A blurb about the book:
Randol Contreras came of age in the South Bronx during the 1980s, a time when the community was devastated by cuts in social services, a rise in arson and abandonment, and the rise of crack-cocaine. For this riveting book, he returns to the South Bronx with a sociological eye and provides an unprecedented insider’s look at the workings of a group of Dominican drug robbers. Known on the streets as “Stickup Kids,” these men raided and brutally tortured drug dealers storing large amounts of heroin, cocaine, marijuana, and cash.
As a participant observer, Randol Contreras offers both a personal and theoretical account for the rise of the Stickup Kids and their violence. He mainly focuses on the lives of neighborhood friends, who went from being crack dealers to drug robbers once their lucrative crack market opportunities disappeared. The result is a stunning, vivid, on-the-ground ethnographic description of a drug robbery’s violence, the drug market high life, the criminal life course, and the eventual pain and suffering experienced by the casualties of the Crack Era.
Provocative and eye-opening, The Stickup Kids urges us to explore the ravages of the drug trade through weaving history, biography, social structure, and drug market forces. It offers a revelatory explanation for drug market violence by masterfully uncovering the hidden social forces that produce violent and self-destructive individuals. Part memoir, part penetrating analysis, this book is engaging, personal, deeply informed, and entirely absorbing.
A colleague emailed me to ask whether I thought hiring a PR specialist would be helpful for getting the word out about a forthcoming university press book. While a university press will send books to venues at the author’s request and place ads in academic venues like the Chronicle of Higher Ed, the author may consider doing more, usually using his/her own resources. Looking at the book publicist’s webpage, buying this person’s services would mean access to radio talk shows.
Based on conversations with book authors over the years, I know that opinions vary about how much effort authors should expend to publicize their work:
At one end, one colleague thought that the “work should stand on its own.” While it’s possible that an audience will flock to an unpublicized book, not doing anything to announce the arrival of a book could effectively consign years of work to the remainders shelf of a bookstore basement or warehouse.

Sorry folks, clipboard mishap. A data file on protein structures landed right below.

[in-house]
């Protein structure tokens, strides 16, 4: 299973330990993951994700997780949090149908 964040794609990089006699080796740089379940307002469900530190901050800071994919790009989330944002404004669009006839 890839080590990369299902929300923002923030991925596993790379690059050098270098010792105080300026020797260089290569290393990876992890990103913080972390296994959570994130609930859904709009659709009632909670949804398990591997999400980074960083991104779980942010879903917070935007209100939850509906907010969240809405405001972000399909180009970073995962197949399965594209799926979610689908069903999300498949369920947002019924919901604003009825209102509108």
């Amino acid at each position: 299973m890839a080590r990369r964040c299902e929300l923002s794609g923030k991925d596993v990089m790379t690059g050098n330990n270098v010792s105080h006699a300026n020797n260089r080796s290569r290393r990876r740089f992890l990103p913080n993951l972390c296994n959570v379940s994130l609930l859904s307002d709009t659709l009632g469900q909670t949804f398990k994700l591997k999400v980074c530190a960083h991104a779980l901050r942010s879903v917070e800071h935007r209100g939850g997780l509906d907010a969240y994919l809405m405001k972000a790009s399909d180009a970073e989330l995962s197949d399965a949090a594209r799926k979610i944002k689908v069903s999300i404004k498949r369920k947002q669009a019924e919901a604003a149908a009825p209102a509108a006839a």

At another end, a few colleagues might go on the radio talk show circuit, give talks at universities, book stores, and other venues, do interviews with high profile magazines (possibly in exchange for a pricy ad placed), and have ads on public transit stations. The trade-off here is emotional energy expended and the opportunity cost of working on other projects, spending time with family/friends, etc.
For my book, I adopted a middle route:
– made a webpage
– joined facebook
– made postcards of the book cover and handed these out to colleagues at ASA and Burning Man attendees
– bought books (at author’s discount) to gift and share
– asked colleagues at universities to order the book for their libraries (note: this was during the financial meltdown, so some libraries were unable to order)
– said yes to invitations to give talks for classes
– guest-blogged on orgtheory and other venues
– did “author meets critics” sessions at regional association meetings
Colleagues have also noted that depending on a professional association’s rules, authors can self-nominate books for section or professional association awards.
So, orgtheory readers, soliciting your experiences and thoughts here:
What’s the sweet spot?
Is it worth a couple $K to hire someone to do publicity?
What tangibles and intangibles does an author get with this extra effort?
Please do share in the comments.